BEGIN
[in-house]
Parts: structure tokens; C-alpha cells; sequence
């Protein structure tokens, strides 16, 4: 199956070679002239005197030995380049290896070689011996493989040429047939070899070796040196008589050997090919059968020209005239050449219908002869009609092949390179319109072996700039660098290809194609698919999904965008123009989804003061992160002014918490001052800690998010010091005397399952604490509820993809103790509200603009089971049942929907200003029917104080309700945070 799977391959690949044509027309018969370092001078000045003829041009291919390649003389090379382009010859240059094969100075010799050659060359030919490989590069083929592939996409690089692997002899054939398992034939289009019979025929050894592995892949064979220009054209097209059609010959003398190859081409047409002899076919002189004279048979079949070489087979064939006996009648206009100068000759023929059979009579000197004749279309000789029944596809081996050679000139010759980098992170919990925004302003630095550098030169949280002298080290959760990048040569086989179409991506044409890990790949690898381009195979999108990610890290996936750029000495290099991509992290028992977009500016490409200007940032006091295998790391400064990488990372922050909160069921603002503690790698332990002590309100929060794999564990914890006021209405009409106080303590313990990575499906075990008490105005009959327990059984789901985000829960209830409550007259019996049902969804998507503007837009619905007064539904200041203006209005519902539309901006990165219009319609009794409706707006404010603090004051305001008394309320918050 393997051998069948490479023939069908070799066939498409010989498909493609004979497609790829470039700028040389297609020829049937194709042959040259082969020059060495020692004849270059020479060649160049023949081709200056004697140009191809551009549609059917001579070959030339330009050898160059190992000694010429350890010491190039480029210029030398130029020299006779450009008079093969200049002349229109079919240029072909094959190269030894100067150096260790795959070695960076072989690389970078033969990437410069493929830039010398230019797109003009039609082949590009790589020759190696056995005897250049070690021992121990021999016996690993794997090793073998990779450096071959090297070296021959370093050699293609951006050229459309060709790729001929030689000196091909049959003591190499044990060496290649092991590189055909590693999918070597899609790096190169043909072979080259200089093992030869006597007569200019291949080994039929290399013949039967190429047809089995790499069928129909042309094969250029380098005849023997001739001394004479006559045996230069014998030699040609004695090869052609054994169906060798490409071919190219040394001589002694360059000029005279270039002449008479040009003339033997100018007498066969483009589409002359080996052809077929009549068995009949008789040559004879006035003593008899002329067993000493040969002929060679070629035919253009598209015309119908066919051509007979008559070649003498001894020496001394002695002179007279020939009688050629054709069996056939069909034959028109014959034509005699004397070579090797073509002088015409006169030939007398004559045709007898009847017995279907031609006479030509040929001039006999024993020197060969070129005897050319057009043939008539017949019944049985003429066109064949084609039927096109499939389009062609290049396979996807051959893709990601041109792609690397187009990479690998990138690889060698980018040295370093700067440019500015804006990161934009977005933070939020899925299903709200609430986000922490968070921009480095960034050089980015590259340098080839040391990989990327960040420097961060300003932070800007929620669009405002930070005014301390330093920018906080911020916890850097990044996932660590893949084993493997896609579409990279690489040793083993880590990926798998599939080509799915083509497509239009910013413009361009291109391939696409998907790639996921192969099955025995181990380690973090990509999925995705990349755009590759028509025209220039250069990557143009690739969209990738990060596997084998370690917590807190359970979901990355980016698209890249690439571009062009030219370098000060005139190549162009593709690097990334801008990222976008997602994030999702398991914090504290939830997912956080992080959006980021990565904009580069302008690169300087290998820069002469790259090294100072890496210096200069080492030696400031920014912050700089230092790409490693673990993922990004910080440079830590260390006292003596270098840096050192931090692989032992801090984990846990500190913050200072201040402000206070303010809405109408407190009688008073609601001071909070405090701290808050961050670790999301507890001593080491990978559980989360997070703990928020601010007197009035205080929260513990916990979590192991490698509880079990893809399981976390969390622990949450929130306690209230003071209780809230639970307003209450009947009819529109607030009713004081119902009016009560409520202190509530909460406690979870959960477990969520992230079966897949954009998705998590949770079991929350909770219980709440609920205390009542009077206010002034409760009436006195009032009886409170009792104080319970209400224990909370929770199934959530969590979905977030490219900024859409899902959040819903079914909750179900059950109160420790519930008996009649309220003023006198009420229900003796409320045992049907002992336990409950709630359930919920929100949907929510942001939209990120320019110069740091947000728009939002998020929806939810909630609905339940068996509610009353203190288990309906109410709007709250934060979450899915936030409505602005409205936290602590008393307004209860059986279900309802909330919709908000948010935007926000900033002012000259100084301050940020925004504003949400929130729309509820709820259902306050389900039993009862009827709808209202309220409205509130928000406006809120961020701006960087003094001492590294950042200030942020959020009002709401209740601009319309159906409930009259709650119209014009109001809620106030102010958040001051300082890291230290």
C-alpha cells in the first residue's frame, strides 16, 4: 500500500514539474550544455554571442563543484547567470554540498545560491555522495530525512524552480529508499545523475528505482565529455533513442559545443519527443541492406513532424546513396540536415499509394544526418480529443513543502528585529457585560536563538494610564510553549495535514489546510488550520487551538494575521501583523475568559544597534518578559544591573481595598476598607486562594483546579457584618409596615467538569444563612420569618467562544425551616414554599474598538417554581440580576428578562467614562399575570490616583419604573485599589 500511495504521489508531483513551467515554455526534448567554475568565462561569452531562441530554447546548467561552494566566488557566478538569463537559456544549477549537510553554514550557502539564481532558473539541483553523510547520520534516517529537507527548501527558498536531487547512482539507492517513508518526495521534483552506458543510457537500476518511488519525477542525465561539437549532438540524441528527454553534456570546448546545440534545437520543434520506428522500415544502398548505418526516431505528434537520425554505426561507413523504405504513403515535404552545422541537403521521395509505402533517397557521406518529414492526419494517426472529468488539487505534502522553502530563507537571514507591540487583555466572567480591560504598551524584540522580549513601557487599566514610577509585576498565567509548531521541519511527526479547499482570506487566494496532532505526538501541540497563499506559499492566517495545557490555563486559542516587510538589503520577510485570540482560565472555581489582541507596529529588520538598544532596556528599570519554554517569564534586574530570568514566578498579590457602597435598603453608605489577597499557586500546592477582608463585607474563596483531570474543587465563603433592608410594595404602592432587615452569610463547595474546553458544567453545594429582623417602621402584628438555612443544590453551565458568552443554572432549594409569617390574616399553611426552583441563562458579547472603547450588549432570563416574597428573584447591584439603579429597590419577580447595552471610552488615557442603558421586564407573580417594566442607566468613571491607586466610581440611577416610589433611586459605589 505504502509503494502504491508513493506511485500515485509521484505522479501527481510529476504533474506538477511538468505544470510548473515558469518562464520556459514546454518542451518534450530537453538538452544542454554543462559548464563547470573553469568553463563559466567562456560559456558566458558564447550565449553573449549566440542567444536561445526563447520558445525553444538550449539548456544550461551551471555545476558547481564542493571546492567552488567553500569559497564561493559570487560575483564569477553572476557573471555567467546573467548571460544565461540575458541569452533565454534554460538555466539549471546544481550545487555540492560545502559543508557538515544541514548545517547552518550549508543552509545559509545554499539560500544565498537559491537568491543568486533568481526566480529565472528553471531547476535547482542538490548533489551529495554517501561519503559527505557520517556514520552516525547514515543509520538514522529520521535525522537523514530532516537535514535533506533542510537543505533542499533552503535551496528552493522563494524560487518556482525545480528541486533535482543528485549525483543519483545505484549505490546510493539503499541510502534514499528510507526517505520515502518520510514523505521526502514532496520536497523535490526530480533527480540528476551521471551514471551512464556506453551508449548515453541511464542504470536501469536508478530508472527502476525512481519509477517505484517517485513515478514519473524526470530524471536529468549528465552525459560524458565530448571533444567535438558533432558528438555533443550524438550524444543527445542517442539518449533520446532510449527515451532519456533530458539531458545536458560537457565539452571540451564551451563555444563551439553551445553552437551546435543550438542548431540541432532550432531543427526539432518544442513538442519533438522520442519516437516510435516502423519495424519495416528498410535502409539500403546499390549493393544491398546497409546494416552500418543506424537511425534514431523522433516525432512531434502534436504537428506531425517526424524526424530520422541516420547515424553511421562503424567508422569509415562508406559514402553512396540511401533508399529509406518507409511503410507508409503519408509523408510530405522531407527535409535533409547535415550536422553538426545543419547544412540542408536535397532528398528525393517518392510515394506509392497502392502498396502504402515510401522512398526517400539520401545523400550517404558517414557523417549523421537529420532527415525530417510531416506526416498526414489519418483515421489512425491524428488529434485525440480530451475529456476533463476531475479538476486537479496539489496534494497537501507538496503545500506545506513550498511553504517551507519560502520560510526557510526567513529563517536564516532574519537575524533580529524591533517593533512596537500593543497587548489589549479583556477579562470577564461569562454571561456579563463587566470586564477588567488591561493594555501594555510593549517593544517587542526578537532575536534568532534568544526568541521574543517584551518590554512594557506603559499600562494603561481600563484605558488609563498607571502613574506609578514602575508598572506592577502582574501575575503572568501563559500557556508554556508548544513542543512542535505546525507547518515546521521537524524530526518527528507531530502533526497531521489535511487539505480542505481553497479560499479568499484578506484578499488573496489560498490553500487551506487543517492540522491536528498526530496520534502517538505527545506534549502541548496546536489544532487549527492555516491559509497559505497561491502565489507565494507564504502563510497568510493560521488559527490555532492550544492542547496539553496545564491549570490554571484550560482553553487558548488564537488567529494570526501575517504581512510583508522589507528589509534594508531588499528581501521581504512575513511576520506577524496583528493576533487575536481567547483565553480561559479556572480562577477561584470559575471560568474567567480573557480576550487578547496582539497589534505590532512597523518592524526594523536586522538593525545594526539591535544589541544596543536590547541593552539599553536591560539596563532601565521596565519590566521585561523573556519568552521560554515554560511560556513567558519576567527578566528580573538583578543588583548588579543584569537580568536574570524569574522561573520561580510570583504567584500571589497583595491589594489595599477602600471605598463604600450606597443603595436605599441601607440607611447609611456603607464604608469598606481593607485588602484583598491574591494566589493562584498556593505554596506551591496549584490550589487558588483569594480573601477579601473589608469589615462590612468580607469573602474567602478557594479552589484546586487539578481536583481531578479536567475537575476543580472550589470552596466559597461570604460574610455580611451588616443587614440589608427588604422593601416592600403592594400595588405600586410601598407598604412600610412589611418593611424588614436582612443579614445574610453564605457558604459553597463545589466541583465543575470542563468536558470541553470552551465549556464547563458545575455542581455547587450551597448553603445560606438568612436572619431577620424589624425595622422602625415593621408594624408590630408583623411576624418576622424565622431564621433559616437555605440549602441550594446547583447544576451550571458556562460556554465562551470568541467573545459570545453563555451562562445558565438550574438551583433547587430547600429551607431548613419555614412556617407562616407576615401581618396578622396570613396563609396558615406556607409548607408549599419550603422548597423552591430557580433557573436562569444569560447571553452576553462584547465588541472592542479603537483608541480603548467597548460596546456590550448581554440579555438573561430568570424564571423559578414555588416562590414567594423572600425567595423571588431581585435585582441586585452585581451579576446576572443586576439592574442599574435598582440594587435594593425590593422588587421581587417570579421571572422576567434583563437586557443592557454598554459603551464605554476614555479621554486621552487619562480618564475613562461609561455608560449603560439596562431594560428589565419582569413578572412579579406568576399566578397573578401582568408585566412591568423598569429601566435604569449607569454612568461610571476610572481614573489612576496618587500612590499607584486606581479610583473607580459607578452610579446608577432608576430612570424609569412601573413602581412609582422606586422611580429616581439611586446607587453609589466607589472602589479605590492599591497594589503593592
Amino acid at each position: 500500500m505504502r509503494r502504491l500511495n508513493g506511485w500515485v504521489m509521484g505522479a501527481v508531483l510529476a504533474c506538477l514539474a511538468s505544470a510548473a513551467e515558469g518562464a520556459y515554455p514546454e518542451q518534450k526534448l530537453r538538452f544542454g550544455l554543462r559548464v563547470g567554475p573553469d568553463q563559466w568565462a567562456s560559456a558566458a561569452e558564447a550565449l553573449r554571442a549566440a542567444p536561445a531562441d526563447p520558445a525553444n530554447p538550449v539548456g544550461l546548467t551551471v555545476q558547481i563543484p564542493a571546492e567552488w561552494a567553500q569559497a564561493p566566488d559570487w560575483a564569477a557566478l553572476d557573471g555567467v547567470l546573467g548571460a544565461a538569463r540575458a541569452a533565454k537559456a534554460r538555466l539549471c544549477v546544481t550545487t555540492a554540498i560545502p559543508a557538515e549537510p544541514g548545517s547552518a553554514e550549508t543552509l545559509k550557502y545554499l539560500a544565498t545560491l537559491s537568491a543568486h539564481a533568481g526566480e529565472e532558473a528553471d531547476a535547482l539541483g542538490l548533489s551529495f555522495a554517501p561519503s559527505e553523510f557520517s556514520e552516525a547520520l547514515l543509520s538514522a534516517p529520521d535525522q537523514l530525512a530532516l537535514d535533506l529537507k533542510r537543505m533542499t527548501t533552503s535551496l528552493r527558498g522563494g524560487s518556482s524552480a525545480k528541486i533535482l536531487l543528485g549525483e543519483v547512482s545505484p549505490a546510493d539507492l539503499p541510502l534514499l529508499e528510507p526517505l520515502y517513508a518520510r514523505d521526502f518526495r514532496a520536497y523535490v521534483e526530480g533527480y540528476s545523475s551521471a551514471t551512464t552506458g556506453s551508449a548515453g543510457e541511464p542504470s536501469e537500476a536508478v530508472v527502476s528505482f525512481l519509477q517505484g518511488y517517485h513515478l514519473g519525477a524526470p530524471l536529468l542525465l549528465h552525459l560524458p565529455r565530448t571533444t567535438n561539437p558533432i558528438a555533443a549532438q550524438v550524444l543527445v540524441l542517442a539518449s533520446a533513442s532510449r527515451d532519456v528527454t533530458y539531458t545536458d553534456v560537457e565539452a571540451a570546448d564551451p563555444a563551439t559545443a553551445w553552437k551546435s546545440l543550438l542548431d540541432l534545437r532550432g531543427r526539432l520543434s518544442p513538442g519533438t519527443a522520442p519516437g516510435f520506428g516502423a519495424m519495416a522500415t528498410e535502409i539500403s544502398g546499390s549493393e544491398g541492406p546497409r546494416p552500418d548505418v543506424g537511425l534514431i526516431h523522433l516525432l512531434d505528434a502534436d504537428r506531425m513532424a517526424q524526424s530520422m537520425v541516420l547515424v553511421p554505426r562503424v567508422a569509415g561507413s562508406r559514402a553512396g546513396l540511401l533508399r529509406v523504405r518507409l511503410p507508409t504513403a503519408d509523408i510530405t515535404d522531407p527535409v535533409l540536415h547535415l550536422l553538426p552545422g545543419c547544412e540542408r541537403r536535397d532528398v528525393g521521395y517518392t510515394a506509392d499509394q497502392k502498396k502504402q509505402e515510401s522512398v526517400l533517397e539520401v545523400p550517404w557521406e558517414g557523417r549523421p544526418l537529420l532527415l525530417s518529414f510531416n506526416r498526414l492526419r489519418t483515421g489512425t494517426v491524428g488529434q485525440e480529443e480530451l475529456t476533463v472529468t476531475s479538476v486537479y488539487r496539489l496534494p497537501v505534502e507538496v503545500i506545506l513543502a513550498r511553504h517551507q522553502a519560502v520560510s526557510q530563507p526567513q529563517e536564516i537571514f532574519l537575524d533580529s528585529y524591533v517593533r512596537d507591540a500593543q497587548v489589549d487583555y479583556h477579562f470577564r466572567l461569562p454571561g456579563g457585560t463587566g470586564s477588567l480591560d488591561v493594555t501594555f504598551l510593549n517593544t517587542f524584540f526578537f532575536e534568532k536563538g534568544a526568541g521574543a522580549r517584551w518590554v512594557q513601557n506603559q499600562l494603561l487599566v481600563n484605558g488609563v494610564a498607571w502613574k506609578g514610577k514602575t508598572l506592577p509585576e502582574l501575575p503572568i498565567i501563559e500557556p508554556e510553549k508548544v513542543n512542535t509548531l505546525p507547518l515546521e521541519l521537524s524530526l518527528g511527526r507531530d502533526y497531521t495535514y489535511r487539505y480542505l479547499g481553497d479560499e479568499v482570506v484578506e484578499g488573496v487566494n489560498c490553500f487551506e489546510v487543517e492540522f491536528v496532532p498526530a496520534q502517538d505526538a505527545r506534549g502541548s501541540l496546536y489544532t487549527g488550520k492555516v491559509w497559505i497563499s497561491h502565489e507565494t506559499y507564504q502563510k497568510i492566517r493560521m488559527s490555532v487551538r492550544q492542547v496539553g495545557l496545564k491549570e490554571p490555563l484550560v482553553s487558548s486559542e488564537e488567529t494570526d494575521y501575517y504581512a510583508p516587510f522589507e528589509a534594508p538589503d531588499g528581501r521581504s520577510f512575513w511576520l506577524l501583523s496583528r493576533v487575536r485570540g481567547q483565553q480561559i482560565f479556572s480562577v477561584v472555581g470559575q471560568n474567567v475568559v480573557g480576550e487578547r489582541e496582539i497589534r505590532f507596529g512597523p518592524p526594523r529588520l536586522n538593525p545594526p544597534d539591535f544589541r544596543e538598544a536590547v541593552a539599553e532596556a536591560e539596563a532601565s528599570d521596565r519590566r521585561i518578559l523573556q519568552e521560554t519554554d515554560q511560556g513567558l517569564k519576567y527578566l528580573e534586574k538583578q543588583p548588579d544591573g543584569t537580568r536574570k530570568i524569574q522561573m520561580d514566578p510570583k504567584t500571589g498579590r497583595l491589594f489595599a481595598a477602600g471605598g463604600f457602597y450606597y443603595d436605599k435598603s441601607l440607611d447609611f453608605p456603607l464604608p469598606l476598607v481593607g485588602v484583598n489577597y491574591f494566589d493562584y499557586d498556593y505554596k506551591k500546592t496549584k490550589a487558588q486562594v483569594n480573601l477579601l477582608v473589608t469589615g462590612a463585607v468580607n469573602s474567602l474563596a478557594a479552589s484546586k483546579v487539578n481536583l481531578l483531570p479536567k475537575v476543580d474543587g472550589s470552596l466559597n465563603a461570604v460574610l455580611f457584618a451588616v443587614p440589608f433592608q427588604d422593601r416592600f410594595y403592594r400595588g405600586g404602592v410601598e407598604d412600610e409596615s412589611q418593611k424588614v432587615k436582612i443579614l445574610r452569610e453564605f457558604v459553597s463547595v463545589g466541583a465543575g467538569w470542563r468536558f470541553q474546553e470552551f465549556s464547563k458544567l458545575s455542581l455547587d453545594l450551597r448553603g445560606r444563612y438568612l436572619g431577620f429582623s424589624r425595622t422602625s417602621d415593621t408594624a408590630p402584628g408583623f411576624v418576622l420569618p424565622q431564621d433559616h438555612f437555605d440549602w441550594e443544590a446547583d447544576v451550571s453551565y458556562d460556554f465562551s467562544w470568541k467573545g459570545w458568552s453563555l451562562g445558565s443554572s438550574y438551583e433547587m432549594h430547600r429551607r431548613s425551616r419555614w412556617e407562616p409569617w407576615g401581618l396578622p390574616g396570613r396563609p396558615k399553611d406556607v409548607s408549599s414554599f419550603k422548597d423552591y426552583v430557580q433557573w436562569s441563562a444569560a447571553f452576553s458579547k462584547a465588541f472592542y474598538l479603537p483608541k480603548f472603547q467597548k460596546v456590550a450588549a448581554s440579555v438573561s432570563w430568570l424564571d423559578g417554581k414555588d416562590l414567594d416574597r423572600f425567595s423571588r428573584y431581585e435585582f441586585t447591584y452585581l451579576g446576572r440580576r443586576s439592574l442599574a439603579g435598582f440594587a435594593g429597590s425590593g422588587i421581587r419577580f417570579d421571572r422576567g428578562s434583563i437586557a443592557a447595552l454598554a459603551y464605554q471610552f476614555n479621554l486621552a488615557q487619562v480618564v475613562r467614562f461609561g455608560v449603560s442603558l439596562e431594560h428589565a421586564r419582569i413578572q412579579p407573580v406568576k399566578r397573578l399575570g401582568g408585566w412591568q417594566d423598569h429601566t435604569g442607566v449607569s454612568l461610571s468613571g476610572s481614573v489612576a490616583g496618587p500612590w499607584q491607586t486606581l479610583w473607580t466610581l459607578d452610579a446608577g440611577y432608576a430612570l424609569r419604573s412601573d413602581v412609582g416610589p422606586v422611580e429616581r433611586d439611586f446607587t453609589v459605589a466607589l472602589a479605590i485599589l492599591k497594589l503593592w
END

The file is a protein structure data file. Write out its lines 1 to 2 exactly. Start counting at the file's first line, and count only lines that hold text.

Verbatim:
[in-house]
Parts: structure tokens; C-alpha cells; sequence